Yes, that’s certainly possible, though as I think you observed, you won’t get correct shadows from such a post-process. For example, you could create a “deep pixel” image with rtrace like so:

```
vwrays -ff -x 1024 -y 1024 [view] | rtrace -fff -ovpn [options] octree > deepimg.flt
```

Then process it with rcalc:

```
rcalc -if9 -of -e 'ri=$1;gi=$2;bi=$3;px=$4;py=$5;pz=$6;nx=$7;ny=$8;nz=$9' -f clight.cal -e '$1=ri+rl;$2=gi+gl;$3=bi+bl' deepimg.flt | pvalue -h -r -df -Y 1024 +X 1024 > lightadded.hdr
```

Your “clight.cal” file would define how the variables “rl”, “gl” and “bl” are computed from the intersection location (px,py,pz) and surface normal (nx,ny,nz). Normally, this would simply be the direction vector between the source and intersection point, and a dot product with the surface normal, times the light source radiance in red, green, and blue, respectively, times the source area divided by the square of the distance. For example:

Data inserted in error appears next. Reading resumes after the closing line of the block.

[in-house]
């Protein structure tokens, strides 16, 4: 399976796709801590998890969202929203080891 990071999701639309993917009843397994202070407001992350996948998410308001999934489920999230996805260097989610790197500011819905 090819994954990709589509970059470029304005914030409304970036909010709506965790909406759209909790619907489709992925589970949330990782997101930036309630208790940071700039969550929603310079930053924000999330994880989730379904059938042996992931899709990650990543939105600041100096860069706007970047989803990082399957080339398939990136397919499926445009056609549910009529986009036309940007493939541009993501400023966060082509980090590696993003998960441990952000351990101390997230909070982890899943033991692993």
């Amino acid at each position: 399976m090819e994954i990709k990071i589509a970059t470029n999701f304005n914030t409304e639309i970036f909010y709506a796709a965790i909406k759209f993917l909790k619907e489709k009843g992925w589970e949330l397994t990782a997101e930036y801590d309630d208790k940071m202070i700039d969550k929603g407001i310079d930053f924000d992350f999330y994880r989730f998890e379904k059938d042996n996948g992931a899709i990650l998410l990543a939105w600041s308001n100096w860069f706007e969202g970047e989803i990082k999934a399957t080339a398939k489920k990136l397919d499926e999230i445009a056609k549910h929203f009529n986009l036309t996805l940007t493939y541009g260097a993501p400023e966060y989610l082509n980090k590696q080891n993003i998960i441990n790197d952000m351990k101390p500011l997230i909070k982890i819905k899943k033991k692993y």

```
{ Source position }
spx1 : 5; spy1 : 7; spz1 : 4;
{ Source area }
area1 : 0.58;
{ Source radiance }
L1r : 1000; L1g : 900; L1b : 800;
{ Calculate contribution from light 1 }
vx1 = spx1 - px;
vy1 = spy1 - py;
vz1 = spz1 - pz;
d1sq = vx1*vx1 + vy1*vy1 + vz1*vz1;
dotp = (vx1*nx + vy1*ny + vz1*nz)/sqrt(d1sq);
m1 = if(dotp, dotp*area1/d1sq, 0);
rl = L1r*m1;
gl = L1g*m1;
bl = L1b*m1;
```

Keep in mind that light area is in squared world units, and should correspond to the parallel projection of a source that is assumed to be round(ish). So, a spherical source of radius 5 would have a projected area of 25pi, for example.

The rtrace command is meant to be illustrative only – you would actually use the surface color in place of the computed pixel color in your case, or modify the calculation to take the diffuse reflectivity into account some other way.

-Greg